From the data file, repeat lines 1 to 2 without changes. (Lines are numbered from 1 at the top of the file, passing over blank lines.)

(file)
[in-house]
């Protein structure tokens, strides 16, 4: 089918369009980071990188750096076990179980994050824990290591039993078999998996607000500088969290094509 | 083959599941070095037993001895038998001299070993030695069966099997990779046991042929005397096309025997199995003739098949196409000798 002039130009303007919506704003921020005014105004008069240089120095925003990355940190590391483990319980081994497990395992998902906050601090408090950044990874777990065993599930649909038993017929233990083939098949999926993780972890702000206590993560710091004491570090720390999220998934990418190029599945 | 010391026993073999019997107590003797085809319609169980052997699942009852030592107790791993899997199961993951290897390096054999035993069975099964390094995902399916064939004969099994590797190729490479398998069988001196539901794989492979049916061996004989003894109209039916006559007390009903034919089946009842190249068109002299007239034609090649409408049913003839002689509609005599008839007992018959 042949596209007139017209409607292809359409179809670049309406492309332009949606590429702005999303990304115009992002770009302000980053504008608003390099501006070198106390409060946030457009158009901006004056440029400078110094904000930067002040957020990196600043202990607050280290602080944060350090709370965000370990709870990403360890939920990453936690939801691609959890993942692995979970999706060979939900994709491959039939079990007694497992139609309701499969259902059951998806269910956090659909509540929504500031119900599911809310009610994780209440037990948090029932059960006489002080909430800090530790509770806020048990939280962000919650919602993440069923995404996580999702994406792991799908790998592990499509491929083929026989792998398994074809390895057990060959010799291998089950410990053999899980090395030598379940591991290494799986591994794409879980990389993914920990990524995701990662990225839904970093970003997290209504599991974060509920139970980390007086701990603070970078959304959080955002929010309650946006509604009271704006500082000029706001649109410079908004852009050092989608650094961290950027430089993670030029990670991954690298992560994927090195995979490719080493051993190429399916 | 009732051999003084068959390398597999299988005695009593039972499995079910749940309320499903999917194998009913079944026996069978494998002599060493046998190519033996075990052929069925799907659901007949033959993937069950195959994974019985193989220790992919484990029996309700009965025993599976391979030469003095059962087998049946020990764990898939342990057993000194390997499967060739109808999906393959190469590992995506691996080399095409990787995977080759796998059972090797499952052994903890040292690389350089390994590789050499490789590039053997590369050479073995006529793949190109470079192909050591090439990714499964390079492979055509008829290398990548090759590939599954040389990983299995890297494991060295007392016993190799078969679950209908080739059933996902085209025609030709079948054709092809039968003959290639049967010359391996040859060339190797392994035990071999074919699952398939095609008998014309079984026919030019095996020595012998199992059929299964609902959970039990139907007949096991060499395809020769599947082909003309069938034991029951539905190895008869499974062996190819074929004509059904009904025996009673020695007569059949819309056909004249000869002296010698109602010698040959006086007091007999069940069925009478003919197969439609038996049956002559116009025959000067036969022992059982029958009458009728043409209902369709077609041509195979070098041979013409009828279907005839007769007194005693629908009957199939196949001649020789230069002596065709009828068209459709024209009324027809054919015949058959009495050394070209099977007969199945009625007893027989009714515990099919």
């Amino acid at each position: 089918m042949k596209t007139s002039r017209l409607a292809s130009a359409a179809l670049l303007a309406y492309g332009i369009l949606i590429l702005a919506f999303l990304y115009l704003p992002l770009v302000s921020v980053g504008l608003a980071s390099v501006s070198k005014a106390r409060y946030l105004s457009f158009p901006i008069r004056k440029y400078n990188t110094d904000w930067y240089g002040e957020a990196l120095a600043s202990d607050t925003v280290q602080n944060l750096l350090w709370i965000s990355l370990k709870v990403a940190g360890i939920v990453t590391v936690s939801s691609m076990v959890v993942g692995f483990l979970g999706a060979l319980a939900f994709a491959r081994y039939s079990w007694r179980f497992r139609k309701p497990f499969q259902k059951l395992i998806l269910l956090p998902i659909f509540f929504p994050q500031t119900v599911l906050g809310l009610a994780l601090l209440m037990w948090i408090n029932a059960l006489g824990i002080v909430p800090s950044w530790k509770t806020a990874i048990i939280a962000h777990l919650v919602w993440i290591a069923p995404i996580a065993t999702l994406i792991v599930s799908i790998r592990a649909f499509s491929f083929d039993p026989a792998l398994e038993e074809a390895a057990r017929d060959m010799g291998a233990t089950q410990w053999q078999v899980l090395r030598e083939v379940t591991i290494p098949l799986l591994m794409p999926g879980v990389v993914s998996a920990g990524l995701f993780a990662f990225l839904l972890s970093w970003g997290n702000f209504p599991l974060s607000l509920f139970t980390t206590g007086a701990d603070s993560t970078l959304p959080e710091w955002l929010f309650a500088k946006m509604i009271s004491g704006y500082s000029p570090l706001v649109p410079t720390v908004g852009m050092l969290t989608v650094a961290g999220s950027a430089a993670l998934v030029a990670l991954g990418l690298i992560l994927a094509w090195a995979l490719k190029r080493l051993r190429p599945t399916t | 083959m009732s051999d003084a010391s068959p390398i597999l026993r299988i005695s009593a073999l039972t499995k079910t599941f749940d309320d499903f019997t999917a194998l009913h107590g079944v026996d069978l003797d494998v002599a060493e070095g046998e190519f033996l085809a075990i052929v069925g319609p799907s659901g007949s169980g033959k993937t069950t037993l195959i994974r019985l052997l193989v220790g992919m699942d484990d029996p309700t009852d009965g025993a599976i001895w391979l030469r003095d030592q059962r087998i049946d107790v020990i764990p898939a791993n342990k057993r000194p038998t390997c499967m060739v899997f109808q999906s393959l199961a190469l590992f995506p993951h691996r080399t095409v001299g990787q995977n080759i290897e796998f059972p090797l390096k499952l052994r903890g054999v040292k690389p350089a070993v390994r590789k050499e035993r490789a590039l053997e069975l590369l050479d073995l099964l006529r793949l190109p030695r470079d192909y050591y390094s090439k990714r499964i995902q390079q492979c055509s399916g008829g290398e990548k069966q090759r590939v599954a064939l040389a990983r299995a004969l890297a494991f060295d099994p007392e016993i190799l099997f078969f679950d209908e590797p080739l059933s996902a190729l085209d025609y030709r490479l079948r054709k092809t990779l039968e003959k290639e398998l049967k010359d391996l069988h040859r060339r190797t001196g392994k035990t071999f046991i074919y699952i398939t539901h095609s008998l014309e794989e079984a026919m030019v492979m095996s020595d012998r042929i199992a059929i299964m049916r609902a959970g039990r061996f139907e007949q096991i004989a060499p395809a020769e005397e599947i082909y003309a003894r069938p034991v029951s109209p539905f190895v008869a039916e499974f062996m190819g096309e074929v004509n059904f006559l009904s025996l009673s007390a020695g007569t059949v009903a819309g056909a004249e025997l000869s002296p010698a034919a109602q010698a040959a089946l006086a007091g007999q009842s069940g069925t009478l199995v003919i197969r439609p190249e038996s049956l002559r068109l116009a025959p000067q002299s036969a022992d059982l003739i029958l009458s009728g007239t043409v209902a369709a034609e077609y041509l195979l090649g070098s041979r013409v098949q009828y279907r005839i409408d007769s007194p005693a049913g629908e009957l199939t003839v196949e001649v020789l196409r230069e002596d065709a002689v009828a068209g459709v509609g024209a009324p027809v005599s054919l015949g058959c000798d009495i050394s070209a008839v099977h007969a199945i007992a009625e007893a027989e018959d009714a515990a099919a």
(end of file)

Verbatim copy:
[in-house]
């Protein structure tokens, strides 16, 4: 089918369009980071990188750096076990179980994050824990290591039993078999998996607000500088969290094509 | 083959599941070095037993001895038998001299070993030695069966099997990779046991042929005397096309025997199995003739098949196409000798 002039130009303007919506704003921020005014105004008069240089120095925003990355940190590391483990319980081994497990395992998902906050601090408090950044990874777990065993599930649909038993017929233990083939098949999926993780972890702000206590993560710091004491570090720390999220998934990418190029599945 | 010391026993073999019997107590003797085809319609169980052997699942009852030592107790791993899997199961993951290897390096054999035993069975099964390094995902399916064939004969099994590797190729490479398998069988001196539901794989492979049916061996004989003894109209039916006559007390009903034919089946009842190249068109002299007239034609090649409408049913003839002689509609005599008839007992018959 042949596209007139017209409607292809359409179809670049309406492309332009949606590429702005999303990304115009992002770009302000980053504008608003390099501006070198106390409060946030457009158009901006004056440029400078110094904000930067002040957020990196600043202990607050280290602080944060350090709370965000370990709870990403360890939920990453936690939801691609959890993942692995979970999706060979939900994709491959039939079990007694497992139609309701499969259902059951998806269910956090659909509540929504500031119900599911809310009610994780209440037990948090029932059960006489002080909430800090530790509770806020048990939280962000919650919602993440069923995404996580999702994406792991799908790998592990499509491929083929026989792998398994074809390895057990060959010799291998089950410990053999899980090395030598379940591991290494799986591994794409879980990389993914920990990524995701990662990225839904970093970003997290209504599991974060509920139970980390007086701990603070970078959304959080955002929010309650946006509604009271704006500082000029706001649109410079908004852009050092989608650094961290950027430089993670030029990670991954690298992560994927090195995979490719080493051993190429399916 | 009732051999003084068959390398597999299988005695009593039972499995079910749940309320499903999917194998009913079944026996069978494998002599060493046998190519033996075990052929069925799907659901007949033959993937069950195959994974019985193989220790992919484990029996309700009965025993599976391979030469003095059962087998049946020990764990898939342990057993000194390997499967060739109808999906393959190469590992995506691996080399095409990787995977080759796998059972090797499952052994903890040292690389350089390994590789050499490789590039053997590369050479073995006529793949190109470079192909050591090439990714499964390079492979055509008829290398990548090759590939599954040389990983299995890297494991060295007392016993190799078969679950209908080739059933996902085209025609030709079948054709092809039968003959290639049967010359391996040859060339190797392994035990071999074919699952398939095609008998014309079984026919030019095996020595012998199992059929299964609902959970039990139907007949096991060499395809020769599947082909003309069938034991029951539905190895008869499974062996190819074929004509059904009904025996009673020695007569059949819309056909004249000869002296010698109602010698040959006086007091007999069940069925009478003919197969439609038996049956002559116009025959000067036969022992059982029958009458009728043409209902369709077609041509195979070098041979013409009828279907005839007769007194005693629908009957199939196949001649020789230069002596065709009828068209459709024209009324027809054919015949058959009495050394070209099977007969199945009625007893027989009714515990099919």